The New School for Social Research supports an array of centers and special programs that foster interdisciplinary research, fuel policy debates, and promote public discussion about pressing social issues. These centers and special programs address topics including global migration, democratic change, design and ethnography, and capitalism.
Three recent additions to the centers are:
The Graduate Institute for Design, Ethnography & Social Thought
Funded by a grant from the Andrew W. Mellon Foundation and based in the New School for Social Research, The Graduate Institute for Design, Ethnography & Social Thought incubates transdisciplinary ethnographic research at the intersection of social theory and design, and fosters wide-ranging dialogue on related themes across the University.
Drawing on the New School’s tradition of politically-engaged, historically-grounded, and theoretically-innovative social research, as well as on our strengths as a center of design thinking and practice, GIDEST annually supports five faculty and five doctoral fellows and provides members of the campus community with a lively and inventive research environment and a focused interdisciplinary space in which to develop their ideas.
Robert L. Heilbroner Center for Capitalism Studies
The Robert L. Heilbroner Center for Capitalism Studies brings together faculty and students for interdisciplinary conversations around theoretical approaches to –and analytic methods for – the study of capitalism in its myriad forms. Affiliated faculty and students share commitment to critical thought, ethical reflection, and real-world relevance in their research. Our graduate and undergraduate courses examine the basic logic of capitalism (as conceived by a range of theorists), its culturally and historically specific varieties, and its ability to structure our political possibilities and creative endeavors. Through interdisciplinary research and teaching, the Robert L. Heilbroner Center for Capitalism Studies aims to develop and to promote theoretical and analytic tools that can help us to envision and to instantiate different and better economies – local and global – for the future.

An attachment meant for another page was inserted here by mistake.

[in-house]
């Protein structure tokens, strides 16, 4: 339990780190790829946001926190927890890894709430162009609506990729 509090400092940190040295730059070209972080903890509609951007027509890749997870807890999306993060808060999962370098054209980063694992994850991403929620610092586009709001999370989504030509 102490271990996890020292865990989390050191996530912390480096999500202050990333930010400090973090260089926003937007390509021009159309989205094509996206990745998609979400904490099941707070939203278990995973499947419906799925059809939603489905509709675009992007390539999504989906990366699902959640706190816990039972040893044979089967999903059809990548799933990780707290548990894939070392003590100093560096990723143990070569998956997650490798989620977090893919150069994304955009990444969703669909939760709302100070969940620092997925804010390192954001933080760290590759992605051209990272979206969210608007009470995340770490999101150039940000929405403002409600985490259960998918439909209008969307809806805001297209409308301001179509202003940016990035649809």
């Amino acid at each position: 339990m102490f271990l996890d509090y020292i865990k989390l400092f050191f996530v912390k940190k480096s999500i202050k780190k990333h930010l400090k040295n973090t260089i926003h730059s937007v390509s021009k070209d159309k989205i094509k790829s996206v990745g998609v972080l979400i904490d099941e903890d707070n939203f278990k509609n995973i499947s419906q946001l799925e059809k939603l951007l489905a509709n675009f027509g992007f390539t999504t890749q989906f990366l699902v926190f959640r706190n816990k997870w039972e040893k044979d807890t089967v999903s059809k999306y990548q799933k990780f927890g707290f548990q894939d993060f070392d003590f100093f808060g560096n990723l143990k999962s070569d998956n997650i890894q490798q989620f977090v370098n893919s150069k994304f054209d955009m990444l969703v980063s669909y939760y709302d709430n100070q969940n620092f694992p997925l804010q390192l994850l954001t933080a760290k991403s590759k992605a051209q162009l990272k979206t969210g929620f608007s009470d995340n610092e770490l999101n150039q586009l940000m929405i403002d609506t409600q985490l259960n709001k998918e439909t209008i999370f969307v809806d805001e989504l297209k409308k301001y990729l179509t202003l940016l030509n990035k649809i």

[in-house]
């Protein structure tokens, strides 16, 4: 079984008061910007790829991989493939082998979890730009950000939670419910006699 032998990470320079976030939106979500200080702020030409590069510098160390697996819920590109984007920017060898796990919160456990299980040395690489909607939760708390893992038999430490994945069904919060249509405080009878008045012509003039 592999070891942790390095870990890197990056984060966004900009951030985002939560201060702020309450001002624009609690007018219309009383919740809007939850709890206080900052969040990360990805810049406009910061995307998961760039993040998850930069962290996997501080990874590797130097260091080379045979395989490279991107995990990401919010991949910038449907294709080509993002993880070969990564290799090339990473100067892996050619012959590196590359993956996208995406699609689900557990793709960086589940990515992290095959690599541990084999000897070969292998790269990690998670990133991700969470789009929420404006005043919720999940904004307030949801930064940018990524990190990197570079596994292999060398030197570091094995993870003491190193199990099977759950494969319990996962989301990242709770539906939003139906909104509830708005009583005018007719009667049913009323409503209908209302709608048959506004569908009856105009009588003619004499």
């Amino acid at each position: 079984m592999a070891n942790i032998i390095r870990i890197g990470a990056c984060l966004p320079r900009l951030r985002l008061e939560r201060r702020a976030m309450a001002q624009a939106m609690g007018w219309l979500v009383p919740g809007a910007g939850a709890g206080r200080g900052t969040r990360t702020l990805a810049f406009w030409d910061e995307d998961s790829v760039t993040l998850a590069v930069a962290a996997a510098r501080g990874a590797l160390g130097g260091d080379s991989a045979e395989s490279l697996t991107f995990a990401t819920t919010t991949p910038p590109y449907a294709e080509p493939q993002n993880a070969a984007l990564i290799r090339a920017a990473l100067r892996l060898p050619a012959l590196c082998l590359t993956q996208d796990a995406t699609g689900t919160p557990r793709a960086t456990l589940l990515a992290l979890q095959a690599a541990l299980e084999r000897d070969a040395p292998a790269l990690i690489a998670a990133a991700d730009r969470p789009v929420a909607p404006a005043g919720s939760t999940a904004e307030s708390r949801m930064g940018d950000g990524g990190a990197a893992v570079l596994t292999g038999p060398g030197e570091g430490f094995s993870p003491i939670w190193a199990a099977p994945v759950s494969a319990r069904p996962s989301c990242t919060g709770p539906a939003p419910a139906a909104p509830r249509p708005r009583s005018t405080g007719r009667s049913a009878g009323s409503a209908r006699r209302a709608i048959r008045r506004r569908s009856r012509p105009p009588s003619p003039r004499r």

Institute for Critical Social Inquiry
The Institute for Critical Social Inquiry is designed to provide advanced graduate students and junior faculty from around the world with the opportunity to spend one week at the New School’s campus in Greenwich Village working closely with some of the most distinguished thinkers shaping the course of contemporary social inquiry. Each of these scholars will teach a week-long seminar on a foundational thinker or topic of contemporary concern in a series of hands-on, intensive, and intimate sessions.
The Institute is founded on the premise that responding to current and emergent problems requires developing our collective capacities to formulate new and better questions, rather than relying on the application of all too familiar ready-made theories. Yet, in the current landscape in which most of us work today, there is seldom the time or the opportunity for in-depth exploration of those modes of inquiry most relevant to our research agendas and developing projects.The Institute offers a unique and intensive opportunity for participants to pursue this charge in one of three, week-long seminars designed to cultivate styles of thinking and conceptual vocabularies that address the disparate sites and unequal conditions in which we live. Each morning over the course of a week, seminar attendees participate in a four-hour Master Class. Afternoon workshops are devoted to an exchange among seminar participants and engagement around their own projects.
The 2015 Summer Session (June 14-21, 2015) will include seminars taught by the following faculty: Simon Critchley (NSSR, Philosophy), Talal Asad (CUNY Grad Center, Anthropology) and Patricia J. Williams (Columbia University, Law).